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Lashkar-e-Jhangvi chief granted bail in hate speech case

September 10, 2012 20:26 IST

A Pakistani court on Monday granted bail to Malik Ishaq, the chief of the banned Lashkar-e-Jhangvi, for making hate speeches against Shias.

Additional District and Sessions Judge Nisar Ahmed granted bail to Ishaq as Punjab Police were unable to produce any incriminating evidence against him.

The court also directed authorities to free him from detention.

Ishaq's counsel also pointed out that police had arrested him under Section 295-A of Pakistan Penal Code, which is a bailable offence.

Ishaq, who has been linked to the murder of 70 Shias, was arrested on August 30 at Lahore airport on his return from Saudi Arabia, where he had gone to perform the 'Umra' pilgrimage.

He was remanded to judicial custody for 14 days the following day and sent to Kot Lakhpat Jail.

He was kept in a special cell in the prison after being declared a "high profile" accused.

Lahore Police had booked Ishaq for making hate speeches against Shias at Kamanah village on the outskirts of Lahore on August 9.

Ishaq had been released from Kot Lakhpat Jail in July last year after the Supreme Court granted him bail.

At the time, he had been in prison for 14 years.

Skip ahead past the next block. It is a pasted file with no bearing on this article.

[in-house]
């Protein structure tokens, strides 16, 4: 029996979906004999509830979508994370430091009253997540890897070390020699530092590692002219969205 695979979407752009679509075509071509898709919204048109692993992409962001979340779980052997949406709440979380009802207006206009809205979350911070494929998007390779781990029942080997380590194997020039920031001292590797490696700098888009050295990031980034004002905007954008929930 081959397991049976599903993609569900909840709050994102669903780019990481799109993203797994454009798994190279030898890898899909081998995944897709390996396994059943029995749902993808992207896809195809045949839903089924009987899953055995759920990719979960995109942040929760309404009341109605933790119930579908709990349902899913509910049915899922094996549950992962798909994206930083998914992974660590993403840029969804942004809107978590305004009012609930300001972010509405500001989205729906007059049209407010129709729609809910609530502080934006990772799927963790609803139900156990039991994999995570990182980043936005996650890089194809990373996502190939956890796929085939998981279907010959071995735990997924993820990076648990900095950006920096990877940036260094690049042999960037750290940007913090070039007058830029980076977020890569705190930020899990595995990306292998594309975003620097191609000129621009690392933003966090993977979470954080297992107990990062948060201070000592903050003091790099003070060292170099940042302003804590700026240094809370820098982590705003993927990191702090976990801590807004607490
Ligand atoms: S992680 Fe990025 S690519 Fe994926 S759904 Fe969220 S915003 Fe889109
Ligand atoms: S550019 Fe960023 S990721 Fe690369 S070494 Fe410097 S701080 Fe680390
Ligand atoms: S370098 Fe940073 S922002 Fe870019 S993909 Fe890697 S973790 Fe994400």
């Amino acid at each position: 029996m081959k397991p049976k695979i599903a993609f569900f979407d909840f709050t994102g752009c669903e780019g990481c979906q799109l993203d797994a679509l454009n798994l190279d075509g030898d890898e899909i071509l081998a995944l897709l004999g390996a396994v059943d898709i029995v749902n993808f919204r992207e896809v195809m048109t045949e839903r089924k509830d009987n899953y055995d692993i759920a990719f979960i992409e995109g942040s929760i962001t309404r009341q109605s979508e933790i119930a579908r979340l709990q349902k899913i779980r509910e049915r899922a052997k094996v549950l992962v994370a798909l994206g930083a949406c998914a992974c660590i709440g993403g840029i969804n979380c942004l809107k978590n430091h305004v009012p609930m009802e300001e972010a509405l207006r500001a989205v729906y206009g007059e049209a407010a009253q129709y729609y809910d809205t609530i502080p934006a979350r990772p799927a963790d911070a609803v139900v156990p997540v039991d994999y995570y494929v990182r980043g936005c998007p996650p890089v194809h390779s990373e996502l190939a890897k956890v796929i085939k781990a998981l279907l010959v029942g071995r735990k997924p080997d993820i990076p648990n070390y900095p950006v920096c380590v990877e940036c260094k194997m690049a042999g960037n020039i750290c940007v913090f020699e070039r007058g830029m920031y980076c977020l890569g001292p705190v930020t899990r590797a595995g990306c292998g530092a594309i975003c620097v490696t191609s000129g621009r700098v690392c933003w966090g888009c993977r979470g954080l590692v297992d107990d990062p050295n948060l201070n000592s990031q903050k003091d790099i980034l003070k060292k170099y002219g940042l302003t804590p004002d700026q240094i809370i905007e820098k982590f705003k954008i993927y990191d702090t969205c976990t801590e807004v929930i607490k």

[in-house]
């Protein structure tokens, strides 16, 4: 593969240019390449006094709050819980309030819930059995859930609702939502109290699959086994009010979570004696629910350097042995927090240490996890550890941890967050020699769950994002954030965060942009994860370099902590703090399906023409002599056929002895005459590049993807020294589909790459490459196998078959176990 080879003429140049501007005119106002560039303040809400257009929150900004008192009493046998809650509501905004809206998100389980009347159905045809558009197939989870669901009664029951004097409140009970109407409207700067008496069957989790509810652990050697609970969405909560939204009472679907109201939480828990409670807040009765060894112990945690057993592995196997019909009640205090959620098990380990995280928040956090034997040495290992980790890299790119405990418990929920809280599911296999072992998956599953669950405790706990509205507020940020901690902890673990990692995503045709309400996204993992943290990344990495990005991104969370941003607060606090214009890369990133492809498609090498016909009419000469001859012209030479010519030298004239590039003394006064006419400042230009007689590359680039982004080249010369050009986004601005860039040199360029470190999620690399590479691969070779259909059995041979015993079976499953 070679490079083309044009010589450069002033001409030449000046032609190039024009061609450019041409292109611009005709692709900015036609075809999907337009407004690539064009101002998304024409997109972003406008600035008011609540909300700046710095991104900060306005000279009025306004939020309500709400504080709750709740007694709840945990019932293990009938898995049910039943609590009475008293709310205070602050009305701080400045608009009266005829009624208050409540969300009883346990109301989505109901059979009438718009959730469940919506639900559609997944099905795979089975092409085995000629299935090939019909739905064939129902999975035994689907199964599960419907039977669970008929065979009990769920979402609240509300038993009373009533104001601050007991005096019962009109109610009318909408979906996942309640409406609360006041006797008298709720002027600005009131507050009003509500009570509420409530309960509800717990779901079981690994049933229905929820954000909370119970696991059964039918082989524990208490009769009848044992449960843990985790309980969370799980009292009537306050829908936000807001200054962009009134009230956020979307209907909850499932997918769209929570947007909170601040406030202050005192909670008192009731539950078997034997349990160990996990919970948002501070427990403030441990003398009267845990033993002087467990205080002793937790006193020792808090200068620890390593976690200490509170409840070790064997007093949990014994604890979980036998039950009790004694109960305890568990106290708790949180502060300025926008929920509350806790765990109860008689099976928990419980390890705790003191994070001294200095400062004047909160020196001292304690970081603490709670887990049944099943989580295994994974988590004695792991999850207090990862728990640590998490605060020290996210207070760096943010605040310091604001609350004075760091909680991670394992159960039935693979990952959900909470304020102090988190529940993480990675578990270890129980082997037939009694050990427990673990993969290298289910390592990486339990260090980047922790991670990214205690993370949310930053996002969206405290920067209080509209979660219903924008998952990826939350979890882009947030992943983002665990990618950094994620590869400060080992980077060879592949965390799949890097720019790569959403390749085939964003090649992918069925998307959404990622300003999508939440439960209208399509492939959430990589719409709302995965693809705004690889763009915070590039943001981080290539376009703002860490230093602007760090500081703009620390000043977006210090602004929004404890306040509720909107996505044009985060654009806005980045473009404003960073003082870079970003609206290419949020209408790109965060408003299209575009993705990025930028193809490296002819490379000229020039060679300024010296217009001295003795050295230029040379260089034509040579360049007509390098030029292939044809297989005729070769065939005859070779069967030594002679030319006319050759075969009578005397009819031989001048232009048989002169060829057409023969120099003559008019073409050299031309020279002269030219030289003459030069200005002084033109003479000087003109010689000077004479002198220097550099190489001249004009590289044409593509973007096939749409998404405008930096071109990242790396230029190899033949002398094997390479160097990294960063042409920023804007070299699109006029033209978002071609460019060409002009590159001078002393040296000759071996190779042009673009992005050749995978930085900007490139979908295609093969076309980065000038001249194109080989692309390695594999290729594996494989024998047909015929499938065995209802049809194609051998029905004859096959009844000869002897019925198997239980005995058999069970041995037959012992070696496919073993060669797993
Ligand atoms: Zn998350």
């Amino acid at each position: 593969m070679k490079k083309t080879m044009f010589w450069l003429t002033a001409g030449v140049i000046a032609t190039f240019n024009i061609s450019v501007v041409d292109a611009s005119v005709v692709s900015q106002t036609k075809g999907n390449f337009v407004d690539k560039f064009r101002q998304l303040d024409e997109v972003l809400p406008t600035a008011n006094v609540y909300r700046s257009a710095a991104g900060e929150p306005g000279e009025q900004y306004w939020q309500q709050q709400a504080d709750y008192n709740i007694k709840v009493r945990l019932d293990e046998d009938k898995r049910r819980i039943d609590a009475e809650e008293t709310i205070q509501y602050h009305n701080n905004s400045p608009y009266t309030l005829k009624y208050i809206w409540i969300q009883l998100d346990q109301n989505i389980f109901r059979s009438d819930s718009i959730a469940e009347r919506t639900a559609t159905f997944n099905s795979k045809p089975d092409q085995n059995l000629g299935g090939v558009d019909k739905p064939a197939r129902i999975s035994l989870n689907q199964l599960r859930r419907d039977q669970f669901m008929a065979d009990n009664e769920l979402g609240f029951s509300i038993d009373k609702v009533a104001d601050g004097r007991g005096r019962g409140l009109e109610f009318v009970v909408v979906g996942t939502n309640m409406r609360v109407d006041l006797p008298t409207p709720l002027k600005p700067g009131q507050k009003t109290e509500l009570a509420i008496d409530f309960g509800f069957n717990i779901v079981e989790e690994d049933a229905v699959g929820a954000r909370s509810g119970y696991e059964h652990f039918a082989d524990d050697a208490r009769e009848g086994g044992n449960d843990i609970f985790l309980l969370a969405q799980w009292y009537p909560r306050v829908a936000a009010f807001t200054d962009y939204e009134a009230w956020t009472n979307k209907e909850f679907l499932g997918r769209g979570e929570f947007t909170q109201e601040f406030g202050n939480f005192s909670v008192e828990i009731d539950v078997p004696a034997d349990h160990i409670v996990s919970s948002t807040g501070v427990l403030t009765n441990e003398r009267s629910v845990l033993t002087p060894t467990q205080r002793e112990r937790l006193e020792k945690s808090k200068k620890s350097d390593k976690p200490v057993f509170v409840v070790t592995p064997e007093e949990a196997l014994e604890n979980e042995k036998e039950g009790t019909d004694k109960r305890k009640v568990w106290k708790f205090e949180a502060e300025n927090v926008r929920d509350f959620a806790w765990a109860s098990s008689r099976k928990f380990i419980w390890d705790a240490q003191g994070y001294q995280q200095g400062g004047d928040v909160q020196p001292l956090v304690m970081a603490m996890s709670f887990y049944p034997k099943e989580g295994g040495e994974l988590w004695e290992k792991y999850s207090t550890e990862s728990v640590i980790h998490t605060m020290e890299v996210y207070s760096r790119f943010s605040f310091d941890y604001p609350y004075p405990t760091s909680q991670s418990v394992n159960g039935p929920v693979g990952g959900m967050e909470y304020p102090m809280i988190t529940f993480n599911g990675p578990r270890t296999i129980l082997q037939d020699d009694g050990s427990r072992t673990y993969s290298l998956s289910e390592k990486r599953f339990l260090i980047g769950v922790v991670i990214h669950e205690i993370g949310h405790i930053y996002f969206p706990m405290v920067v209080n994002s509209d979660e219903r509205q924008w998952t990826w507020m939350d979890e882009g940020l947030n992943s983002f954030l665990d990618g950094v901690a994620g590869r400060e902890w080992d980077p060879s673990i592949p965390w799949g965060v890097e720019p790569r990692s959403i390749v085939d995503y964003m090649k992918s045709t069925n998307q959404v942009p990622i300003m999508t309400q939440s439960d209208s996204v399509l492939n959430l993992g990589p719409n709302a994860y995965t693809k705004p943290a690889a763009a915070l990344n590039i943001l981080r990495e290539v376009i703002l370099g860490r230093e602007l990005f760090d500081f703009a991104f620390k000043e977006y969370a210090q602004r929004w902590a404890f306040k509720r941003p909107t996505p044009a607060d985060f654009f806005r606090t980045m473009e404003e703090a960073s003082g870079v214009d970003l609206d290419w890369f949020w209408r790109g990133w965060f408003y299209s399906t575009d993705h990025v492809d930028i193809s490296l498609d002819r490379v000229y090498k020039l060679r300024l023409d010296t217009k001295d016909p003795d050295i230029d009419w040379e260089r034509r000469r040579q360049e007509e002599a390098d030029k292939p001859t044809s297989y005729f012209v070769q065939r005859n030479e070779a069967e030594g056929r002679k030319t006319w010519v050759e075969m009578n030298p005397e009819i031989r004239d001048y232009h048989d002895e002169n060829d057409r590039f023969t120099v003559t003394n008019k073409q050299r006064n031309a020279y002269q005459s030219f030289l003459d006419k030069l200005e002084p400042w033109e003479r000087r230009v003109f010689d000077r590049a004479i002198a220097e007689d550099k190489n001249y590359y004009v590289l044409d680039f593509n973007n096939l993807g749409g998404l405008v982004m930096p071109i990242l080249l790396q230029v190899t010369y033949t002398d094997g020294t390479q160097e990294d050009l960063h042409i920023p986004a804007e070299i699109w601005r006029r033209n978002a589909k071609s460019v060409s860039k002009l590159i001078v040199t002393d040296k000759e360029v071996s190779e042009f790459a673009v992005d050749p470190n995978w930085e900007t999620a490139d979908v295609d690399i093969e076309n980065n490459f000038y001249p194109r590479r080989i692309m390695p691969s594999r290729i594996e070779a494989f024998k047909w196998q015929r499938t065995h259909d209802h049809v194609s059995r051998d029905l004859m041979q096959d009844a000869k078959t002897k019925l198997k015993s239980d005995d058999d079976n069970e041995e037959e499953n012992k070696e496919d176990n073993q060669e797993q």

After his release, attacks on Shias increased significantly and over 100 Shias were killed in attacks across the country.

The LeJ claimed responsibility for several of these brazen attacks.

While still in prison, Ishaq was accused of masterminding the 2009 attack on the Sri Lankan cricket team in Lahore that killed eight persons.

Ishaq was charged in 44 cases but convicted in only two, for which he received prison terms totalling six-and-half years.

He was acquitted in 34 cases and granted bail in seven others while one case was discharged.

Police have been accused of being soft on Ishaq as the LeJ's sister organisation, the Sipah-e-Sahaba Pakistan, is considered a close ally of the PML-N that rules Punjab.

Human Rights Watch has urged the Pakistan government to "urgently act" to protect the minority Shia community from sectarian attacks by Sunni militant groups that have killed at least 320 people this year.

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